René Cassin hosts a series of public events featuring high-profile speakers such as Dame Ruth Deech, Dr Indarjit Singh and Peter Tatchell, addressing the most important human rights issues of the day.
We launch an innovative education programme for UK secondary schools on genocide, immigration and childrens’ rights which reaches over 3,000 Jewish secondary school children.
As part of a campaign for restitution for victims of genocide, René Cassin representatives negotiate the first-ever reference to group rights in a UN instrument (the Basic Principles on Rights to Victims).
We launch the Jewish Human Rights Network with the support of the Chief Rabbi and the Attorney General of the United Kingdom.
Marks the beginning of a relationship with the Pears Foundation when René Cassin is accepted as a JHub resident with goal of professionalising operations.
We begin our campaign to end modern slavery and trafficking in the UK, which eventually results in legislation to combat this human rights issue. We produce a Haggadah Companion on slavery and trafficking for the Jewish community.
We take on attempts to repeal the UK Human Rights Act in Parliament and with the Jewish community, we develop alliances to combat discrimination against Gypsies, Travellers and Roma people in the UK and Europe.
We travel to Geneva and The Hague with our activists to intervene at high level meetings. We begin producing a series of resources for lawyers on Asylum and Detention.
René Cassin is growing! We hire a new staff member to manage our five campaigns and educational programmes!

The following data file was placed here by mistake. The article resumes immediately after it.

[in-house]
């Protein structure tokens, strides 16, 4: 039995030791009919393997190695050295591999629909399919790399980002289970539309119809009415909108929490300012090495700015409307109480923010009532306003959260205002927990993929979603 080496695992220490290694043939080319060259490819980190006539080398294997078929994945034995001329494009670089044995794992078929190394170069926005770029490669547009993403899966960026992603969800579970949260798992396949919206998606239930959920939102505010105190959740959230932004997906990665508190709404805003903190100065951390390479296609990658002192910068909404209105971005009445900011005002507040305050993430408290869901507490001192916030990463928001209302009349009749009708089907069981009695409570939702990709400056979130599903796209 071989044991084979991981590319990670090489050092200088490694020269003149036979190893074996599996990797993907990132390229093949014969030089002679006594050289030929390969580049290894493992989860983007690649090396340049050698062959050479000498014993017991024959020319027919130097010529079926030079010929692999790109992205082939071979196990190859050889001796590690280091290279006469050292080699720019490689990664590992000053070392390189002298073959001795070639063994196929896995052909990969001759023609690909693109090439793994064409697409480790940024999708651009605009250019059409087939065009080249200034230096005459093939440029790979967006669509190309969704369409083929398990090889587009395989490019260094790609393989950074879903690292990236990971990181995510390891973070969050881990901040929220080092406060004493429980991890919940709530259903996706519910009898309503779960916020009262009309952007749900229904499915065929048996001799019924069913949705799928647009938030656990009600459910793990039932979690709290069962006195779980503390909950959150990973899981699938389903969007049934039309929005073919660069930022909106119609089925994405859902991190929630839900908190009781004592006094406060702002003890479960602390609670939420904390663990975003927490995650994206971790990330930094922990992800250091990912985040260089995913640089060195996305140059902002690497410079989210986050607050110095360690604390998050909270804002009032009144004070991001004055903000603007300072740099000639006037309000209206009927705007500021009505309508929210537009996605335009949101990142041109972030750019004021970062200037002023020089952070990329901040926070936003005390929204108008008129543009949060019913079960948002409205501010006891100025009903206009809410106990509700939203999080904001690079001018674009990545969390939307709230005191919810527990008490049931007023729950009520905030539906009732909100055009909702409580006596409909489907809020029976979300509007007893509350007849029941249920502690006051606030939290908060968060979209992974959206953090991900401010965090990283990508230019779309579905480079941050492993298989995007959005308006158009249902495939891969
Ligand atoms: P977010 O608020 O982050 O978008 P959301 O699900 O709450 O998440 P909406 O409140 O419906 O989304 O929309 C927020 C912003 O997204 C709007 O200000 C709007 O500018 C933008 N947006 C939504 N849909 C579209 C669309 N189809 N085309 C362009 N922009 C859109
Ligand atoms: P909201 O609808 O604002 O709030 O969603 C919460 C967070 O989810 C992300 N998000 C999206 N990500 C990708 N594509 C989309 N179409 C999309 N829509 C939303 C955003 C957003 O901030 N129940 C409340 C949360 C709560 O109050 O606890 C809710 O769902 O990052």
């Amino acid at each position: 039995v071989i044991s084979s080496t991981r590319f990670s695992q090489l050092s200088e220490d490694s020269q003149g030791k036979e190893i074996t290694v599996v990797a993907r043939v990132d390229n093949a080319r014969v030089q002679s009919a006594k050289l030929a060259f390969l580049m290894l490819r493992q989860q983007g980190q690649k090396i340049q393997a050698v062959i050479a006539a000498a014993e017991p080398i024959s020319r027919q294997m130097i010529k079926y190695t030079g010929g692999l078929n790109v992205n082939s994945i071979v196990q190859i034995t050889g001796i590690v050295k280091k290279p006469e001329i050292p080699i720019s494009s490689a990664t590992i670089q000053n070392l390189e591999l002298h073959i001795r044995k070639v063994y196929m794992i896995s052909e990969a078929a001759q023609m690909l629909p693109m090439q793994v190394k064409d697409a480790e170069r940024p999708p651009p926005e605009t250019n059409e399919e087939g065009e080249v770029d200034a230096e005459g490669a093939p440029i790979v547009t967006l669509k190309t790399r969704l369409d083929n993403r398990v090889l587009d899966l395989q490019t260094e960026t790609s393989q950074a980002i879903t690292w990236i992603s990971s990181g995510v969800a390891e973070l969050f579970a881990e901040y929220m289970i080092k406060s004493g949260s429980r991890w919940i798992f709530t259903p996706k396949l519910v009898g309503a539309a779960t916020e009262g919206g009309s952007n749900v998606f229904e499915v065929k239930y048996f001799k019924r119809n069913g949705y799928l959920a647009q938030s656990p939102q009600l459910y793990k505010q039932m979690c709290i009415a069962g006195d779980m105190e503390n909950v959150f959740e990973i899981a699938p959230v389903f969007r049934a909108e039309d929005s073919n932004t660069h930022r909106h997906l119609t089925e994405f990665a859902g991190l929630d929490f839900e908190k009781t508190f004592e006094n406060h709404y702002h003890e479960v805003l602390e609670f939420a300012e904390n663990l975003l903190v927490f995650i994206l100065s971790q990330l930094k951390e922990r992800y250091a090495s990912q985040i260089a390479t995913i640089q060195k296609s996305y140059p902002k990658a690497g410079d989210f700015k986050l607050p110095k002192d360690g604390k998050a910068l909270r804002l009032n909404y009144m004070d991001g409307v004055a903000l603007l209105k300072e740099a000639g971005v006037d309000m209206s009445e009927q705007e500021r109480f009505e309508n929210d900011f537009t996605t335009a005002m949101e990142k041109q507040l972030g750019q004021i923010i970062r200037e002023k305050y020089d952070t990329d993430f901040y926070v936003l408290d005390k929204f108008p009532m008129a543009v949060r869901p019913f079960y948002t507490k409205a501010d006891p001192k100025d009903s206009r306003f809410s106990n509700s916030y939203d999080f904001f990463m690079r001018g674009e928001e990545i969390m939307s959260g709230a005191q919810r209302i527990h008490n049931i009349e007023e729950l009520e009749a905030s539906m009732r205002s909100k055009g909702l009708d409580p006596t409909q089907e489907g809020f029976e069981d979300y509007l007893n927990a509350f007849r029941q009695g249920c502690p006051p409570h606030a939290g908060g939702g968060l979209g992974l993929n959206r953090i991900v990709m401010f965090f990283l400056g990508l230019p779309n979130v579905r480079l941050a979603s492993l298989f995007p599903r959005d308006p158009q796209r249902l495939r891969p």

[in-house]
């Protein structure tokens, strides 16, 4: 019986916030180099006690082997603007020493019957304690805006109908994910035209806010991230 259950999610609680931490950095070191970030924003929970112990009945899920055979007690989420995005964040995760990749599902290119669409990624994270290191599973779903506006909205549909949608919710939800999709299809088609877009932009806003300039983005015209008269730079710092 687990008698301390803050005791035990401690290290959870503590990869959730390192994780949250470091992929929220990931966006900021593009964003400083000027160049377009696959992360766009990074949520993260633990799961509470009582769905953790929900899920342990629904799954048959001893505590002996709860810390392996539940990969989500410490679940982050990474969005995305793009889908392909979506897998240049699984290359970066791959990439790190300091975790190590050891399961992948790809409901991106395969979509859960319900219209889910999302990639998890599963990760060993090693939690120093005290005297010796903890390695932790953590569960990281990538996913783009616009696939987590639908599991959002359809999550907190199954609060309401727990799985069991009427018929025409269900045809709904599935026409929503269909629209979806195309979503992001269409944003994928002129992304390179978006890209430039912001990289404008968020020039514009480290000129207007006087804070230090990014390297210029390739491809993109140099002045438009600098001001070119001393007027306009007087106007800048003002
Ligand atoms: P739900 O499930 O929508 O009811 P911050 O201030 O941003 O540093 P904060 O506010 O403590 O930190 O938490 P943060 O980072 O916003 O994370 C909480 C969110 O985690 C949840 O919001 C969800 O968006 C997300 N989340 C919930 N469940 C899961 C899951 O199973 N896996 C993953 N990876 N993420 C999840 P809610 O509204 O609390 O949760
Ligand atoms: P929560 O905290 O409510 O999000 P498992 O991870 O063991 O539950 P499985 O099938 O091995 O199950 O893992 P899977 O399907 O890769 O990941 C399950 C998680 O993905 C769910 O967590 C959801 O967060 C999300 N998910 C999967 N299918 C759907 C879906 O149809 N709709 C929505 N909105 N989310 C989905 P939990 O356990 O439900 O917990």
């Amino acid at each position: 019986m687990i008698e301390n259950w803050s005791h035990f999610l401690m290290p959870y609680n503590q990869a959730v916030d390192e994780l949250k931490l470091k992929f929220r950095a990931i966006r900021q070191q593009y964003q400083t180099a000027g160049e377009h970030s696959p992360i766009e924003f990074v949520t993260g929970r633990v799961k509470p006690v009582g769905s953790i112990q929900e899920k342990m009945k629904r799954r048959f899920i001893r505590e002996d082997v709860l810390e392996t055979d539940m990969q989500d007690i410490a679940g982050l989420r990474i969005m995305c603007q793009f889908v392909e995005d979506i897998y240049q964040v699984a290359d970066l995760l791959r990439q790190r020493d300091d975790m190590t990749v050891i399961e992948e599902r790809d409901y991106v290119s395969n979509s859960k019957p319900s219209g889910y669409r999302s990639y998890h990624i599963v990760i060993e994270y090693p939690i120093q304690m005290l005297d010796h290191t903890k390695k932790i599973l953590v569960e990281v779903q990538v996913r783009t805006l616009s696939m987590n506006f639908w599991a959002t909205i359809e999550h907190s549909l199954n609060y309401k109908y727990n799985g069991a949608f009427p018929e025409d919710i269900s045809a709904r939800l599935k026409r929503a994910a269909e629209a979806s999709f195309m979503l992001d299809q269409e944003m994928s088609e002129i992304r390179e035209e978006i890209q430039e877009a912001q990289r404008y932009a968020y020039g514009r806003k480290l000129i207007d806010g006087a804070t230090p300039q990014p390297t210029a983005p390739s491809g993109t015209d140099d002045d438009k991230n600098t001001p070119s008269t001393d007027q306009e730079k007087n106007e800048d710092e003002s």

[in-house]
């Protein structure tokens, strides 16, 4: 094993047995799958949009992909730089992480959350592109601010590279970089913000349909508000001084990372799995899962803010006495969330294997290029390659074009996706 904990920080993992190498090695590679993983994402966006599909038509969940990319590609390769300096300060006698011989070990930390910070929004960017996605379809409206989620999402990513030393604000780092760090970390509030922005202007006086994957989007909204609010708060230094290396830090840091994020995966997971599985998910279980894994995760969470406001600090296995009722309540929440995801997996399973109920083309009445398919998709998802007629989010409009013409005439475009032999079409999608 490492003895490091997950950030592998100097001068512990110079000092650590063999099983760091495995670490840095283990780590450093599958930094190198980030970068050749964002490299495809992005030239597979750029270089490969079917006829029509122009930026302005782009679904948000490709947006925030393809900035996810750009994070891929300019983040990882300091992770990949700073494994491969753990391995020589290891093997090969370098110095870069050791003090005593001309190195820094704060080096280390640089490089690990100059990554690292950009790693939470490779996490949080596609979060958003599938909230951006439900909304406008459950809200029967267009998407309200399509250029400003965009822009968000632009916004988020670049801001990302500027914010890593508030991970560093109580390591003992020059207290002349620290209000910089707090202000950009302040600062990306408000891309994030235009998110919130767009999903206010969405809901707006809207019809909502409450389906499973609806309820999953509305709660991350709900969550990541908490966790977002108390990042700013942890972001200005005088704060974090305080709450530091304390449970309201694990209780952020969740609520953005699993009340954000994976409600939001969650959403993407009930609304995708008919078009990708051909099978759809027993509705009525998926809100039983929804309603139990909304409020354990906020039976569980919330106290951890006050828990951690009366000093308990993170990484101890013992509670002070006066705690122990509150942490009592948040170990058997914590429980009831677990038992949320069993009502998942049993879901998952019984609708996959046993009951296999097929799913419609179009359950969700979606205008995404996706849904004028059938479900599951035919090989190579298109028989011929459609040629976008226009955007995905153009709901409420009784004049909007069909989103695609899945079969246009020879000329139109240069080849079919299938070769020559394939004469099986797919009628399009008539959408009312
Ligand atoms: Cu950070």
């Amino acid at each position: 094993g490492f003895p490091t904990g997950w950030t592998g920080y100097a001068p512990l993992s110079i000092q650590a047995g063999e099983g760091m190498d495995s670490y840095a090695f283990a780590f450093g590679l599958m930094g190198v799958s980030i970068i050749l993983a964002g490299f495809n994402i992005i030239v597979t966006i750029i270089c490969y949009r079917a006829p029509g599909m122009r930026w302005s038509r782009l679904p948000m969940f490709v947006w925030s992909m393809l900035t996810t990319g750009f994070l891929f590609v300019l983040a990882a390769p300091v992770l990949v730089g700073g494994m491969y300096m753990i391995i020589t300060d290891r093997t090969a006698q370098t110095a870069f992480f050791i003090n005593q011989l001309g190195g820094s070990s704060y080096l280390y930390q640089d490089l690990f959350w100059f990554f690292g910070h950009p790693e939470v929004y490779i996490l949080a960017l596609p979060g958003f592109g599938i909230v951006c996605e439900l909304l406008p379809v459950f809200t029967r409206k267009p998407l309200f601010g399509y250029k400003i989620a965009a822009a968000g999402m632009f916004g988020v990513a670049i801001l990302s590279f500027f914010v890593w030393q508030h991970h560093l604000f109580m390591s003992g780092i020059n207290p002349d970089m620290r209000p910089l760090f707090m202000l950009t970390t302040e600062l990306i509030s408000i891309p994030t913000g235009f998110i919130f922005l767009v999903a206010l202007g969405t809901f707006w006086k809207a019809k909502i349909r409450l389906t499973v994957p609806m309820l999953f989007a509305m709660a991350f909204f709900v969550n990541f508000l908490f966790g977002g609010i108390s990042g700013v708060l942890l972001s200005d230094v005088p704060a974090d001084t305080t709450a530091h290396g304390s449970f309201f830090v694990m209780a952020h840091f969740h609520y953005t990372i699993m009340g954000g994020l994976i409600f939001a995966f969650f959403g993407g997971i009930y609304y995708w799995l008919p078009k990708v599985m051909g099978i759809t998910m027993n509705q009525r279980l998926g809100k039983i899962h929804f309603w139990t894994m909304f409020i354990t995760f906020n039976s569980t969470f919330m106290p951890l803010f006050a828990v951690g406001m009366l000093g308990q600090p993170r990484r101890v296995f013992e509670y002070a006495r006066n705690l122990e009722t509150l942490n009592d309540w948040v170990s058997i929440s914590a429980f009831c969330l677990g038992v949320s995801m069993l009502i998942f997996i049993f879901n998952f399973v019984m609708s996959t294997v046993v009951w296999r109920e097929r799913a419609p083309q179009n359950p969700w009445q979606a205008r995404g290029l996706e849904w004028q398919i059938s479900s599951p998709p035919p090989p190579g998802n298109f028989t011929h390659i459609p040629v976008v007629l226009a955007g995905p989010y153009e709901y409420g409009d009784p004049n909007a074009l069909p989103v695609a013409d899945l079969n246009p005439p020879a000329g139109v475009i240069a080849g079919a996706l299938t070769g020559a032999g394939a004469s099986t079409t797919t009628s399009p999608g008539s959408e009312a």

We travel to New York for UN meetings and intervene on behalf of Gypsy and Traveller rights.
In addition to JHub residency, Pears becomes a significant funder, providing unrestricted support for continued organisational growth and development.
We launch the René Cassin Fellowship Programme on Judaism and human rights. Our first group of Fellows from the US, UK and Israel spend two weeks in Israel looking at human rights issues on the ground in a complex environment.
This year also marks the beginning of a relationship with the Sigrid Rausing Trust providing unrestricted funding in support of organisational growth and development.
René Cassin leads the Jewish community in the fight against legal aid cuts, takes lawyers to Geneva for the Universal Periodic Review and continues to voice Jewish support for the Human Rights Act.
René Cassin launches a training programme for faith leaders on combatting endemic discrimination against Gypsies and Travellers; helps launch a Parliamentary Inquiry into immigration detention and speaks out against proposals to withdraw the UK from the European Convention on Human Rights.
René Cassin hosts London premiere of Valley of Sighs, a powerful documentary about a forgotten genocide of Roma by the Nazis; organises major meeting to mark the passing of the Modern Slavery Act; emphasises the links between the Magna Carta (800 years old this year) and the Human Rights Act; builds pressure on the issue of indefinite immigration detention – actions at Harmondsworth Immigration Detention Centre attract coverage in Jewish and national press.